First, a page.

And on the other other hand, I fear that discussion of sales figures is employed as a way to counter the contempt with which so many regard indie authors. Even authors who got their start with what they call “self-publishing”–and who subsequently went on to sign with corporations–deride authors who call themselves independent, imploring us to “own” self-publishing. (To which my response was, fine. I own it. Now I’m going to rethink it, recondition it, rebrand it, remarket it, repackage it, and rebuild it from the ground up, and I’m going to call it independent publishing, thank you very much. It’s also worth noting most of the authors and publishing professionals who propagate this mindset are tied in some concrete ways to corporate publishing.)
And on the other other other hand–well, this part’s personal, but I was raised that discussions of money and finances is personal business and not meant for polite company. I don’t see doctors or lawyers–or editors or agents, for that matter–tending to discuss things like salaries (though I suppose we do generally know that a standard contract nets literary agents fifteen percent of an author’s income from the sales the agents brokered).
I think part of it, too, is my personal movement away from that ultimate goal of a publication contract with a corporation. For years, it was all I wanted. I was concerned about the quality of my writing only insofar as it was a means to that publication goal. I wanted a book deal. I wanted a six-figure advance and royalties. I wanted to call myself an author.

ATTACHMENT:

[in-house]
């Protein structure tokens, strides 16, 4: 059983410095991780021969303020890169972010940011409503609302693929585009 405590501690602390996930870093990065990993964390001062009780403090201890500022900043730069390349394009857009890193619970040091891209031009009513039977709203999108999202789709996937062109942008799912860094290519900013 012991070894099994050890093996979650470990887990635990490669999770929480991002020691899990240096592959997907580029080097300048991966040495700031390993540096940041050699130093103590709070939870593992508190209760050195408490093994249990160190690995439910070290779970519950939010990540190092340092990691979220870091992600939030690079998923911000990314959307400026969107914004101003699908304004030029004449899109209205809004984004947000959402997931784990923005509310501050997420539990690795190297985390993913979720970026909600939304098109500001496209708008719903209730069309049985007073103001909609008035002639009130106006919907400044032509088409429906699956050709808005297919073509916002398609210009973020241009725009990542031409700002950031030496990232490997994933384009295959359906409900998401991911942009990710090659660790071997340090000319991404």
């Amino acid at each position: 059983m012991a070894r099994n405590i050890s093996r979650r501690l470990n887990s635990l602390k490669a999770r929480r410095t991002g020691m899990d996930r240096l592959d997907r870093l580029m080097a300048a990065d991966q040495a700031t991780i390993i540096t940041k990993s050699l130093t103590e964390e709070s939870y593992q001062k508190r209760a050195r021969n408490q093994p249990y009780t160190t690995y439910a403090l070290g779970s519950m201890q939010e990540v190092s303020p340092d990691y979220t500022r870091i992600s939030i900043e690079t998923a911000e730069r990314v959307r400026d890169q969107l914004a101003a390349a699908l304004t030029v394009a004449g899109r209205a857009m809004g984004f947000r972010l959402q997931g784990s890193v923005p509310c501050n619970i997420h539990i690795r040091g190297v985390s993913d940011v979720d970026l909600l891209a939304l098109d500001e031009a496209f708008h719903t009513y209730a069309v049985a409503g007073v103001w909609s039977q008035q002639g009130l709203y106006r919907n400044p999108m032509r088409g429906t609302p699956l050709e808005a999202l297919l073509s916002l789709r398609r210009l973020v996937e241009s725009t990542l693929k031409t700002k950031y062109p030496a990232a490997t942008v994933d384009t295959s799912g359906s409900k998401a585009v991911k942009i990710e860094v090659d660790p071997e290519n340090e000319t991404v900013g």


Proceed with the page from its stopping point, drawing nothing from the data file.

That last part there was, for so long, contingent on the others, if only because corporations were the only real way to distribution that didn’t involve door-to-door sales and a stack of “vanity” books in your garage. Things aren’t that way anymore. Nowadays, writers can write a good book, and then start Twitter and blog accounts to network and connect their work with people. Some connect more successfully, more deeply, or more widely than others, but the reason I’m discussing all this is that, at least for me, my own personal and professional challenge for the past several years has been to focus more on the “write a good book” part of things, which I fear is so often neglected by authors and corporations alike. I used to post something and follow blog views and subscribers, retweets and followers, friends and likes.
My goal right now is not so much to forget those things but to get back to that first part. To write good stories and connect with people. Like I’ve connected with Nikki, for example.
I don’t know how people will respond to The Prodigal Hour. It’s a big, bold, epic time-travel adventure story that’s the world’s first pre-/post-9/11 novel, and it concerns faith and grief and love and loss, and it’s got a huge cast of characters that includes historical figures (it’s got time travel in it, after all), not to mention key historical events in locales both temporally and geographically exotic. I don’t know how many copies it will sell. Probably not many at first, because while I’ve been concentrated on writing a better book, I’ve also very much neglected my online presence–that oft-mentioned platform so necessary nowadays.
But the thing is, I’m proud of it. I think it’s my best book so far, and it’s certainly my most ambitious. I hope it does well–extraordinarily, egregiously well–but my real hope is that I remain as pleased as I am with it regardless of its reception.
On a slight side note, keep an eye out for my review of The Prodigal Hour. Will was kind of enough to send me an advanced copy of it. I’m thoroughly enjoying it, and I can’t wait to see how it ends.